Each year, thousands of Americans make a New Year’s resolution to get their finances in order, but settle back into old spending habits by mid-year. Experts from DebtXS™, a national leader in debt settlement and negotiation, encourage consumers to get back on track by setting up a realistic budget that will eliminate debt.
“A good long-term budget starts with truly understanding where your money is going,” says Paul Boyd, executive vice president of DebtXS™. “Calculate every penny that is coming in and going out. It’s not easy, but in the end you will have a clear understanding of your overall financial situation so that you can make realistic plans for the future.”
Boyd says many consumers will try to set up a budget by keeping a running tab in their heads or using a best guess. When using this method to set up a budget, it is easy to overestimate income and underestimate expenses.
Consumers then become frustrated when it is difficult to live within that budget. He stresses that a precise account of current household income and average monthly expenses is critical to creating a successful budget that will become a long-term routine.
“It takes some time, hard work and a true commitment in order to make a budget work for you and ultimately eliminate debt,” Boyd says.
Before preparing a budget, Boyd suggests the following:
1. Set a day, usually the first of the month, to start gathering information, and commit to a day at the end of the month to start using the information to set up a budget.
2. Spend some time each day to gather information. Be sure to collect 12 months worth of bank statements, checks and check registers, and income statements including investments, pay stubs, rental income, child support, etc.
3. For one month, track all your expenses. Keep a small notebook with you at all times and note the date, item and amount spent each time you make a purchase. Be sure to include soda, coffee or snack purchases, dinner, movies, gas, groceries, utility bills, loan payments, etc. This will give you an overall snapshot of how you are spending your money and where some future cuts could be made.
4. At the end of the month, take a legal pad and all the information you have gathered and prepare your budget.
When preparing the actual budget, Boyd recommends first looking at current household income. This should include your average monthly salary (without taxes), as well income from other sources such as rental property, interest and dividends, alimony, maintenance or support payments, social security or other government assistance, pension or retirement.
Once current income is established, Boyd says the hard work comes in figuring average monthly expenses.
“It’s important to take the time to account for every single expense, not just focus on the fixed monthly payments,” Boyd says. “By adding as much detail as possible to the budget, you reduce your chances of straying from it.”
Boyd recommends including the following items into any budget:
• Rent or home mortgage payments (include lot rented for mobile home)
• Real estate taxes (if not included in your regular mortgage payments)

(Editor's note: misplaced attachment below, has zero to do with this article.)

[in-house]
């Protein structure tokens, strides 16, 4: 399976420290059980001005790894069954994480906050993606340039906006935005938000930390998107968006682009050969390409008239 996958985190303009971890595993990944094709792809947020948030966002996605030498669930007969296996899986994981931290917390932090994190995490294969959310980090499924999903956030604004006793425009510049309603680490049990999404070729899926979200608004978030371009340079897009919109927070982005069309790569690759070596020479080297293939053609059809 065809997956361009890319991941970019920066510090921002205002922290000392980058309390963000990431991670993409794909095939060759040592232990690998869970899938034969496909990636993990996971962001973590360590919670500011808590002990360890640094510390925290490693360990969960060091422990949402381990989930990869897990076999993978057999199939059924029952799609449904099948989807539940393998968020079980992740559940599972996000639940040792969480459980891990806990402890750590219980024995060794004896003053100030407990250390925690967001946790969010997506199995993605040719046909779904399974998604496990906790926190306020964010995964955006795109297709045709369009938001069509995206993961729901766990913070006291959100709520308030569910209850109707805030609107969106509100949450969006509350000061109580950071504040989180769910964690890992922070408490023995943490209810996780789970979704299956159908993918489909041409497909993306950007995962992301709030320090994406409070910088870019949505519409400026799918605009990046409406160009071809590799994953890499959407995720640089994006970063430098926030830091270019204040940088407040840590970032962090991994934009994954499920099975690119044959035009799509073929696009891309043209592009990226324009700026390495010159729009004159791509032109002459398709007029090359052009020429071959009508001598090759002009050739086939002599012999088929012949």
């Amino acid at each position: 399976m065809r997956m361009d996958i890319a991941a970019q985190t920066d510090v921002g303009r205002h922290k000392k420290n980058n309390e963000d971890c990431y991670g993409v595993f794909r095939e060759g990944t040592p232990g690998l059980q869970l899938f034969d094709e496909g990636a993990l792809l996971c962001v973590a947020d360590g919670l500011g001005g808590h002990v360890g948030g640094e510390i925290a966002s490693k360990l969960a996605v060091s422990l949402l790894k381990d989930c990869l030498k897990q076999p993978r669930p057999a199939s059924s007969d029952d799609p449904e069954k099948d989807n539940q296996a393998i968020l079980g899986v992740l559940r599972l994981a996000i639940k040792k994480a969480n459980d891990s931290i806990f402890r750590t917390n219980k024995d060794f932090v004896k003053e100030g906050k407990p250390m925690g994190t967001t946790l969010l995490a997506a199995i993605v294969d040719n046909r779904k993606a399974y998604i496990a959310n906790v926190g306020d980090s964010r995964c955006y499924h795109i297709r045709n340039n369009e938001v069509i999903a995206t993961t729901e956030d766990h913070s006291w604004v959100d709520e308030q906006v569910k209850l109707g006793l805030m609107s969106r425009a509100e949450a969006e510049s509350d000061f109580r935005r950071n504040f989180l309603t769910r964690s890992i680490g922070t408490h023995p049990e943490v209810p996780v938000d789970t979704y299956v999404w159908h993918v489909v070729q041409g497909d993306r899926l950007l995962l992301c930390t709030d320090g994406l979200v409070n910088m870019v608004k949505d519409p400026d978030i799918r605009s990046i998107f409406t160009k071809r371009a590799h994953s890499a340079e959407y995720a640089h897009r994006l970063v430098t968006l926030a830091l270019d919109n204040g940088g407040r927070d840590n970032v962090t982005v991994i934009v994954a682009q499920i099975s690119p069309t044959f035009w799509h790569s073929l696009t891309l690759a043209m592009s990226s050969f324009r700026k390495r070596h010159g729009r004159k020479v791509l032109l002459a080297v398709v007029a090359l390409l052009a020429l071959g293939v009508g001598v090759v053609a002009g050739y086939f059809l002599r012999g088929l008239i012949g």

• Property Insurance (if not included in your regular mortgage payments)
• Utilities: electricity, heating fuel, water and sewer, telephone, gas, cable, DSL service, cell phone
• Home maintenance – figure out what you spend a year and divide by twelve. (fix a leak, paint, general overall house maintenance.)
• Food (you can get that from your small notebook)
• Clothing (every year when the kids go back to school and they get new clothes; figure out the monthly average)
• Laundry and dry cleaning
• Medical and Dental expenses: prescriptions, co-pays, etc.
• Transportation (not including car payments): oil changes, regular vehicle maintenance, registration fees, etc.
• Recreation, clubs and entertainment, newspapers, magazines, etc.
• Charitable contributions
• Insurance (not deducted from wages or included in home mortgage payments), including homeowners/renters, life, health, auto and any other.
• Car Loan payments
• Minimum monthly credit card payments
• Minimum payments for furniture, appliances, electronics
• Alimony, maintenance or support you pay to others
“Seeing these expenses on paper helps consumers determine areas where they can cut back on unnecessary purchases and shop around for a better insurance rates or a better long distance plan,” says Boyd.
Current monthly income should be subtracted from the average monthly expenses. Boyd says that any amount left over should be applied toward reducing debt, set aside for an emergency cash reserve, or invested.
Consumers who do not end up with a budget surplus, even after cutting out unnecessary expenses, are encouraged to seek professional assistance to manage and ultimately eliminate debt.
DebtXS™ is a recognized leader in the debt settlement/negotiation industry and was recently ranked number 17 on Entrepreneur magazine’s Hot 100 list of the fastest-growing companies in the United States.
DebtXS™ was founded by Ken Talbert in 2002 after identifying a need for a company that would empower consumers with honorable alternatives to bankruptcy through the personalized and proven services of debt negotiation. DebtXS™ has grown exponentially and now has more than 120 employees, serving more than 12,000 customers and settling more than $3 million in consumer debt each month.
As the industry grows and matures, a steadfast approach will make certain that settlement/negotiation becomes a permanent option for the consumer who is burdened with debt and is facing financial hardship. DebtXS™ actively works with TASC and other organizations to promote the debt settlement/negotiation industry, as well as to draft new standards and legislation to help consumers.